Ancient people slept on pillows made of stone.

  • Egyptian headrest
Egyptian headrest
Credit: Penta Springs Limited/ Alamy Stock Photo

Choosing a pillow in the 21st century is no simple task. The options can seem overwhelming. Memory foam, down, feathers — the list goes on. There are even customized pillows that sell for around $5,000. But long before humans had their pick of soft, comfortable pillows, many ancient cultures developed early versions that barely resemble the cushy supports we use today.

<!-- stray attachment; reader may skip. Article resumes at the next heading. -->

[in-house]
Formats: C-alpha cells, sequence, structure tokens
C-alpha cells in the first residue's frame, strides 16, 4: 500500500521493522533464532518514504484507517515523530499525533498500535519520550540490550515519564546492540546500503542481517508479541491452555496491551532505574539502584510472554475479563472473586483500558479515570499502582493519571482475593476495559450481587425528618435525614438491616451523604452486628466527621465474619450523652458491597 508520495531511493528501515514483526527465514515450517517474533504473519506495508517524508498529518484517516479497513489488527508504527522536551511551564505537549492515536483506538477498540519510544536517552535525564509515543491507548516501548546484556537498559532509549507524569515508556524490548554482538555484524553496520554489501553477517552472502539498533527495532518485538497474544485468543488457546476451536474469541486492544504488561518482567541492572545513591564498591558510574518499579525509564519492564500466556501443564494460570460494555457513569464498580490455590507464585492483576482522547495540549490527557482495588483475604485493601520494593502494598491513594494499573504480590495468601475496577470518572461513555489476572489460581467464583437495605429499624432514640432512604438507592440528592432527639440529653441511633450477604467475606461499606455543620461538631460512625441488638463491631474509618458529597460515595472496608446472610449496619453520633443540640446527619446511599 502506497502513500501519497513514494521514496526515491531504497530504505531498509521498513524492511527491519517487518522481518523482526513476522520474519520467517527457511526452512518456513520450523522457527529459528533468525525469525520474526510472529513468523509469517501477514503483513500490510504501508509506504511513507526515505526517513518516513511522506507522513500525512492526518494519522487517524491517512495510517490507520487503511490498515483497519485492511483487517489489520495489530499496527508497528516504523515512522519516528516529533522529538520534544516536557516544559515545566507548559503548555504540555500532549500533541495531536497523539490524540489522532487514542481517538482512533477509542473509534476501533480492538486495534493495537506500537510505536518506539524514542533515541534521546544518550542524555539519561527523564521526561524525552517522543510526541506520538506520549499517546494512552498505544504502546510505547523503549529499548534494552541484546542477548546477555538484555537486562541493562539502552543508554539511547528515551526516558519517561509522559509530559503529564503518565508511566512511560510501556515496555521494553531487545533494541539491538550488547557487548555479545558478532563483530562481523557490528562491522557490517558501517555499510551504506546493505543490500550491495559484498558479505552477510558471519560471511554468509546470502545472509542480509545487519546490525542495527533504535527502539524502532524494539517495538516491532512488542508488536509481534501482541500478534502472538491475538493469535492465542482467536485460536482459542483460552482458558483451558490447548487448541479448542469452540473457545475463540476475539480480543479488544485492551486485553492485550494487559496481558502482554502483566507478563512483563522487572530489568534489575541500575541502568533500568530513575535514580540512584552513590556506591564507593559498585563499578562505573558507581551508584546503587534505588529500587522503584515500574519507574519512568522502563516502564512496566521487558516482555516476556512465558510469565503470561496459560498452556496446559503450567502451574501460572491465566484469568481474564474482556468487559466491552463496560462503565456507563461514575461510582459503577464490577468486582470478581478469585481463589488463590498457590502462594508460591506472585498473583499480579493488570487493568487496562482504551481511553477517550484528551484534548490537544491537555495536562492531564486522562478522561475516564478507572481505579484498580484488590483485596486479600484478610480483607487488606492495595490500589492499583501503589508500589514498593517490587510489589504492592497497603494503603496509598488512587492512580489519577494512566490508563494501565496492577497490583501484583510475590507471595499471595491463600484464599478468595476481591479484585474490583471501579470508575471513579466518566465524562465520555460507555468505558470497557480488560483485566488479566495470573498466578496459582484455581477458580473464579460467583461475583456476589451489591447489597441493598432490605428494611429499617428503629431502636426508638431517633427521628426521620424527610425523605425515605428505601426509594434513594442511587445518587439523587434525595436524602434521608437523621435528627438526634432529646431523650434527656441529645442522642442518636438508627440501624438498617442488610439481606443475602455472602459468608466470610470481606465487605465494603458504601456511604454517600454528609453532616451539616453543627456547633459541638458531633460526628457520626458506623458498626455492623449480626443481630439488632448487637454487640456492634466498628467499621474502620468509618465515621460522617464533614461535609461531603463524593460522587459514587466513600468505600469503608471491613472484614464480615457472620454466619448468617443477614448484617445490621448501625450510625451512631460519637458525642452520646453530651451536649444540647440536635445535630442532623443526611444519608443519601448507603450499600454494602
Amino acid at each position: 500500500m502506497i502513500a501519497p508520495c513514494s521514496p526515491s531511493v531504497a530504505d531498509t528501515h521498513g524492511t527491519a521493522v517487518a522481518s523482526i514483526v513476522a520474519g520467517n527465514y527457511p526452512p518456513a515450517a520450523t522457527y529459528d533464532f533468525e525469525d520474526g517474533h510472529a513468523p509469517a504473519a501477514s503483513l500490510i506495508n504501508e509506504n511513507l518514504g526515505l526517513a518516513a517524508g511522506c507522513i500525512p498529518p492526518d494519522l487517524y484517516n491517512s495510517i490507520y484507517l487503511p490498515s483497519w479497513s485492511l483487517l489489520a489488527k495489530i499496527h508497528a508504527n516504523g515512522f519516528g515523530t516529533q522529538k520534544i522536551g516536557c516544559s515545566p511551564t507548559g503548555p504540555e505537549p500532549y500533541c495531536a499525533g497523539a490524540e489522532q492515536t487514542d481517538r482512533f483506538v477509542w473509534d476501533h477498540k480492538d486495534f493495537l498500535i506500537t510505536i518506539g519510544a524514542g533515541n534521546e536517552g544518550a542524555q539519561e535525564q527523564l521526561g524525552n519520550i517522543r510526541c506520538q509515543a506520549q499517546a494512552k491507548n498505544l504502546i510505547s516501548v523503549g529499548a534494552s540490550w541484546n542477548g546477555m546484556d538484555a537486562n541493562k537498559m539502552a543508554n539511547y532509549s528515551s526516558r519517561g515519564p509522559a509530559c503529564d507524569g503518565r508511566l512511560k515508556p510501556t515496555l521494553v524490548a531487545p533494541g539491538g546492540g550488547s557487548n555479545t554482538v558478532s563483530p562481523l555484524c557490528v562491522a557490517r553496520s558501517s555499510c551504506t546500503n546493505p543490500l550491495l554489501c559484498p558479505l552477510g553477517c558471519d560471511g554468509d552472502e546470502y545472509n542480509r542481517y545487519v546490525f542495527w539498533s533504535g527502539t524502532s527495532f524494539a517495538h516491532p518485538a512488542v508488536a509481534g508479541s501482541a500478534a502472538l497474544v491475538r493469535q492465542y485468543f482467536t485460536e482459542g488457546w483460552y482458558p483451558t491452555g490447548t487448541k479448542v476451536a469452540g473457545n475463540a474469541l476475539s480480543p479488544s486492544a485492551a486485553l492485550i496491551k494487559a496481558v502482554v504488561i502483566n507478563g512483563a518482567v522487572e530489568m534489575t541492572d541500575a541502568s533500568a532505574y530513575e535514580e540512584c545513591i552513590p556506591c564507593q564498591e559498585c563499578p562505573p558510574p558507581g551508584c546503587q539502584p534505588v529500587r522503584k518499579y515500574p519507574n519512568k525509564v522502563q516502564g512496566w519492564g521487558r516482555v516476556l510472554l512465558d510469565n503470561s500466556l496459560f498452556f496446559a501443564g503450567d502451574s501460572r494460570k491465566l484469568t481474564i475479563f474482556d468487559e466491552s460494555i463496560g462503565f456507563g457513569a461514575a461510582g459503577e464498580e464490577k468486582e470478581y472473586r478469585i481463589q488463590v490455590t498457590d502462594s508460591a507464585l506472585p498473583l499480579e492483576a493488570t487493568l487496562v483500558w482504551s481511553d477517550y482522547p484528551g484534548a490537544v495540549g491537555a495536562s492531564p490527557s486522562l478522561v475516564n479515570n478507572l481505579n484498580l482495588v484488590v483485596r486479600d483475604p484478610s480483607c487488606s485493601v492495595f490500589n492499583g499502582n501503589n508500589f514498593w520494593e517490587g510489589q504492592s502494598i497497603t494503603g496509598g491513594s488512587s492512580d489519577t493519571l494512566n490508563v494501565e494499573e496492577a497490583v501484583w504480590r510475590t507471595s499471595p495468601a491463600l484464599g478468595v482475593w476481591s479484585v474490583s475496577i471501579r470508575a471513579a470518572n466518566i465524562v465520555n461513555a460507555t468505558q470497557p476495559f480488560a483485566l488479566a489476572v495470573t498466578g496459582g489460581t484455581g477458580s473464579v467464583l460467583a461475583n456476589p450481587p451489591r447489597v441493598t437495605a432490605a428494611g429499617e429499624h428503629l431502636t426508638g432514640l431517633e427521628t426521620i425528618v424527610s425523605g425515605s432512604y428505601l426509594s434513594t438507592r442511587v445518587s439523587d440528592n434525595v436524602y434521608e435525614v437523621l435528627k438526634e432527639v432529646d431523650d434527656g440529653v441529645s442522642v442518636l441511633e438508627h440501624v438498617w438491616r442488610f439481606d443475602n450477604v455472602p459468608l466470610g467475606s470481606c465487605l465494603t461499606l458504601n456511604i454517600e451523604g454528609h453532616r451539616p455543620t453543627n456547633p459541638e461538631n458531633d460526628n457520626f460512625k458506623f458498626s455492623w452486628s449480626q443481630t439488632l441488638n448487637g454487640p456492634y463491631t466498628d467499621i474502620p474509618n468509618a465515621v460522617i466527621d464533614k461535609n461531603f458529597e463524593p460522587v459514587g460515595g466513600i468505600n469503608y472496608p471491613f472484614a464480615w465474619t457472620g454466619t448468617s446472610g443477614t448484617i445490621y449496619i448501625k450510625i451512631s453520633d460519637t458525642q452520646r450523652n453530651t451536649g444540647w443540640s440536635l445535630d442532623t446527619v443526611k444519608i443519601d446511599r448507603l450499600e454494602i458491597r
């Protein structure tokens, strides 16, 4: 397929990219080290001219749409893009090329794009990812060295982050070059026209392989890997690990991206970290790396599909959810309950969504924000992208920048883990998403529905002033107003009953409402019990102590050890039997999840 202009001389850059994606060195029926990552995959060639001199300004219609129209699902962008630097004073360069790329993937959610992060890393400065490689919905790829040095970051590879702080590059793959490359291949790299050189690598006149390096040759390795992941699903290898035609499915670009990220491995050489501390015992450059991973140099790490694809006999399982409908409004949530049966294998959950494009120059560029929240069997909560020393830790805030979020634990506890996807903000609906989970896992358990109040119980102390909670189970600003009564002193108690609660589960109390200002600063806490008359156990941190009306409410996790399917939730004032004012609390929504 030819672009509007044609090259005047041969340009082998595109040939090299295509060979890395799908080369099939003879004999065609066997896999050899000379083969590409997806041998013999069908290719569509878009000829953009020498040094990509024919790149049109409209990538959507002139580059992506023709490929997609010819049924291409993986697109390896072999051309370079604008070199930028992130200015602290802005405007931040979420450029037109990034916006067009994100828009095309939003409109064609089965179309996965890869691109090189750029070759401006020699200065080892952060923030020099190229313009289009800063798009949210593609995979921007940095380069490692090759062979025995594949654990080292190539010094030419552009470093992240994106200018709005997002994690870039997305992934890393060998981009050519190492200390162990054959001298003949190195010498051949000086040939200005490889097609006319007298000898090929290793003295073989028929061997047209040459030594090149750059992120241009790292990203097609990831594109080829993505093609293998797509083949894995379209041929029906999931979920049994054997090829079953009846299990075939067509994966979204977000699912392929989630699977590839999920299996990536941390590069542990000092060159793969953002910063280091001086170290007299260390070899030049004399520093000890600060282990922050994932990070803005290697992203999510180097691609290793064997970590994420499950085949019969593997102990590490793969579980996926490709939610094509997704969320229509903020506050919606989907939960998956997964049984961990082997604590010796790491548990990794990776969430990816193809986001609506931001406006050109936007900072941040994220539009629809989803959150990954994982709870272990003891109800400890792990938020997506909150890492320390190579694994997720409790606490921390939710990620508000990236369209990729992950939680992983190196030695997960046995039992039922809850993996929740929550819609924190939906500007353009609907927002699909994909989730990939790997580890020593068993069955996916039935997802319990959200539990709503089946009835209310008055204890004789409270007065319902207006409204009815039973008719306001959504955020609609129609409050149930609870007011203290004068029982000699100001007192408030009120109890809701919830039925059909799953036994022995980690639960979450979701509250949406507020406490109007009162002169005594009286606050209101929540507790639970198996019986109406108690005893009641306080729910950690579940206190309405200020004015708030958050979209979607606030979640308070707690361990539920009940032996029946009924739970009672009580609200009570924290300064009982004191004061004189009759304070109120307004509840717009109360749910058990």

The earliest pillows can be traced to Mesopotamia — the region known as the “cradle of civilization,” centered in modern-day Iraq — around 7000 BCE. These curved stone bolsters served a practical purpose: keeping bugs and vermin out of the mouths, eyes, and noses of the wealthy. Ancient Egyptians improved on the formula some 5,000 years later with the elevated headrest. Made of wood or stone, the Egyptian headrest consisted of a base and stem attached to a cradle to raise the user’s head. Most Egyptian headrests consisted of a flat, rectangular base with a straight shaft and curved neckpiece, and the user’s head was meant to mimic the sun rising in the horizon. The Egyptians also added a spiritual element to pillow use, often placing them in the tombs of the deceased; Pharaoh Tutankhamun was laid to rest with no fewer than eight ancient pillows in his tomb. Ancient Egyptians believed that protecting the head was essential even in the afterlife. Headrests were also thought to dispel demons, and many were adorned with images of Egyptian gods such as Bes and Taweret, believed to banish evil from the dark night in both life and death. 

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